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> The loud speakers that have blasted propaganda back and forth across the Korean Demilitarized Zone for decades are coming down once again. It's not the first time they've been dismantled and it's only a small step towards reconciliation, but it is the first practical measure taken by either country after Friday's historic meeting between their leaders in the DMZ.
This is the southern side of the border. The South Korean military says their northern counterparts are doing the same.>> There's something that I like about it because you're there, you're actually there.>> US president Donald Trump is now saying he'd like his own meeting with Kim Jong-un to take place in the same location.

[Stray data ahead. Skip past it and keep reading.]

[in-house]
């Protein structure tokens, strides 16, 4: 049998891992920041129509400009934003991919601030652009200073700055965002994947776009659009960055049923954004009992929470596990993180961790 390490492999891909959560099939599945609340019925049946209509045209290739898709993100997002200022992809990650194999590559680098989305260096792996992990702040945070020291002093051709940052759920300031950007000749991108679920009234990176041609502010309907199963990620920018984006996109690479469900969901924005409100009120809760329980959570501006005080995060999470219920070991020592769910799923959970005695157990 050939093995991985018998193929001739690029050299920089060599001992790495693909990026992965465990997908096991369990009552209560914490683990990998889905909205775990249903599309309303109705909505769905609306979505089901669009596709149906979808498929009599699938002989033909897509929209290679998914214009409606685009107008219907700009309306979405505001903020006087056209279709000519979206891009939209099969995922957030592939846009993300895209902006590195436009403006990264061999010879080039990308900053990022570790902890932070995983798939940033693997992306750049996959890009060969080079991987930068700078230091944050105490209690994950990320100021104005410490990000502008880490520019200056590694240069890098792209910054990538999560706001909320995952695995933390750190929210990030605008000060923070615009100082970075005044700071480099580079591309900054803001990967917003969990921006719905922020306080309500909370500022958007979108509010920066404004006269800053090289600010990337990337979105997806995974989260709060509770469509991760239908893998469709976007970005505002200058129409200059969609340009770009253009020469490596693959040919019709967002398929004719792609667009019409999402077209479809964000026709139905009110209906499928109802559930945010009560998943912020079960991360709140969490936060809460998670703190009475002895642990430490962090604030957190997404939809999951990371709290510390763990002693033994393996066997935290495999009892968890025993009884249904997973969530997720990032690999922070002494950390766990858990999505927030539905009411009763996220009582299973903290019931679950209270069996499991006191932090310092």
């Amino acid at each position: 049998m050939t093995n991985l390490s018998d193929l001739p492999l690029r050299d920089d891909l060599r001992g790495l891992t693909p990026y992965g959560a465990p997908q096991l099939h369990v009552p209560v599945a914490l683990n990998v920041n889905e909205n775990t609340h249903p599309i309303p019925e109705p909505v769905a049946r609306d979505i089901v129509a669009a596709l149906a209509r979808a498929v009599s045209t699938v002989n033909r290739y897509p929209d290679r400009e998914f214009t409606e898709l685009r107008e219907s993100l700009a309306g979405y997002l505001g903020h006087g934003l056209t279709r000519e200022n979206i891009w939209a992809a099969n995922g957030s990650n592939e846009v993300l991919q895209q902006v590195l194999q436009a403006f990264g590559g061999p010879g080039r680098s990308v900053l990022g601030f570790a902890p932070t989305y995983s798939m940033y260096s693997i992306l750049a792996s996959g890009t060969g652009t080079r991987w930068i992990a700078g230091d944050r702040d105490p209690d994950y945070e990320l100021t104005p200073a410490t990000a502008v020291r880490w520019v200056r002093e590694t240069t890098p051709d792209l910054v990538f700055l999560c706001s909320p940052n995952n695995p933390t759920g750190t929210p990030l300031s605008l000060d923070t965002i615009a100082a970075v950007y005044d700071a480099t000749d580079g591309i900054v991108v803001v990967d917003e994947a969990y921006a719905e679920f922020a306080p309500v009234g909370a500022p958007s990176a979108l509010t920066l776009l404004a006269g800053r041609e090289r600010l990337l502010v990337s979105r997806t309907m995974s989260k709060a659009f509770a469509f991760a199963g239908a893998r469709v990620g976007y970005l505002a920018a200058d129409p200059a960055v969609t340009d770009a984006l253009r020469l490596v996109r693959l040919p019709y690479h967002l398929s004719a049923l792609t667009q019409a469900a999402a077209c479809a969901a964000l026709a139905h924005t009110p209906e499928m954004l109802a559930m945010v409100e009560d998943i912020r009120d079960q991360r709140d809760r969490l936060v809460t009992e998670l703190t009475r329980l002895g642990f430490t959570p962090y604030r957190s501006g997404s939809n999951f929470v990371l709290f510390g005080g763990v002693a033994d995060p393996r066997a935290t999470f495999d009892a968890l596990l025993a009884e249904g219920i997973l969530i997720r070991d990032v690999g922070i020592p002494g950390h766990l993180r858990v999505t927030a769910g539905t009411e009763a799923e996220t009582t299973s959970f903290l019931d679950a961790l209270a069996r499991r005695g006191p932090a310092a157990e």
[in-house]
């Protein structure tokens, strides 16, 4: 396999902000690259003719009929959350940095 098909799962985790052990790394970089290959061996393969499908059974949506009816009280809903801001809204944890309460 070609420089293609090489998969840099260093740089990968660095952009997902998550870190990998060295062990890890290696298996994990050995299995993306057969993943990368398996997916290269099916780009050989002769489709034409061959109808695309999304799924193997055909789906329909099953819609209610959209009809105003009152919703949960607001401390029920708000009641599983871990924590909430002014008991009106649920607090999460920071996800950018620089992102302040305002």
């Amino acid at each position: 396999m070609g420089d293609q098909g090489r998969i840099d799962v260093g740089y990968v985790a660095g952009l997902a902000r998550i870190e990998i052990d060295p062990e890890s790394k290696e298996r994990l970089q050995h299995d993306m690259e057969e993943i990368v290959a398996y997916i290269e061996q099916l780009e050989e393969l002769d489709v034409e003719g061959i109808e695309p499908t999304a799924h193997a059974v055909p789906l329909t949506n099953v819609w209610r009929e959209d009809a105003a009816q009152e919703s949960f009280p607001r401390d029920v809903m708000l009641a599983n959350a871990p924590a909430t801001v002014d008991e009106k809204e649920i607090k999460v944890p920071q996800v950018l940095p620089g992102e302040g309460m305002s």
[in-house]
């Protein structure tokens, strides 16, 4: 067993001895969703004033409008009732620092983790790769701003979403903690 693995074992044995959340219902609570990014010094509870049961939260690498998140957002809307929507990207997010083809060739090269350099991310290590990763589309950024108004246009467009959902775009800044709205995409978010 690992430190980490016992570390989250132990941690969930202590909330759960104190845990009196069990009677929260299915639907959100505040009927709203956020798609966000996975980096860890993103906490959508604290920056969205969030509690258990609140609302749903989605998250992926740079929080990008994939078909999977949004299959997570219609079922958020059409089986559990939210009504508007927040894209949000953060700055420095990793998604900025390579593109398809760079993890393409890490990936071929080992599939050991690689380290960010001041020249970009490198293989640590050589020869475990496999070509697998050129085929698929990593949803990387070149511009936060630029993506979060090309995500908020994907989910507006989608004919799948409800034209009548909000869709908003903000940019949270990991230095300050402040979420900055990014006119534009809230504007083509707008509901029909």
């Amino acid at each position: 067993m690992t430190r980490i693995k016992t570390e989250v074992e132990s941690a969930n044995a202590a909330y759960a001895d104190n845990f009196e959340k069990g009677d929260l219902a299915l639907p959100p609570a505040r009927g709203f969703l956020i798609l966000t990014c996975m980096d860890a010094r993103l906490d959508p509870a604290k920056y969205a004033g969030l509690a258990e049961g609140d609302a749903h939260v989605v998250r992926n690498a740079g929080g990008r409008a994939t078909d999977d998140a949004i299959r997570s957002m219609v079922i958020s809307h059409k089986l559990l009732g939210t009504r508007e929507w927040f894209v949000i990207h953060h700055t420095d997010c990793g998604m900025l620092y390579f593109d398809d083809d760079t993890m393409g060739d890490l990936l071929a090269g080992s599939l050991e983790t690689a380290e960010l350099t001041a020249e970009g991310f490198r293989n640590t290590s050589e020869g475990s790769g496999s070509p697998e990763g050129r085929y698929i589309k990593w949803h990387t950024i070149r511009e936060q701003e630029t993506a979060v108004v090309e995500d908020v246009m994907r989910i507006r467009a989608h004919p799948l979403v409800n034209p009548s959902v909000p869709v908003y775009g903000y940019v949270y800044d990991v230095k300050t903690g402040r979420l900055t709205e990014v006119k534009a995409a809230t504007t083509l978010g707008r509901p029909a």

The maze of military installations in no man's land that has separated north and south since the 1950s.>> Where if things work out, there's a great celebration to be had. On the site, not in a third-party country.>> Nothing is set in stone yet. The governments are still looking for other possibilities, with Singapore apparently high on the list.
Trump says the meeting could happen within the next month. And there is, of course, still a lot of distrust on all sides. The Blue House, the residency of South Korean President Moon Jae-in, said on Tuesday that it's asked the United Nations to help verify Pyongyang's pledge to shut down a nuclear test site.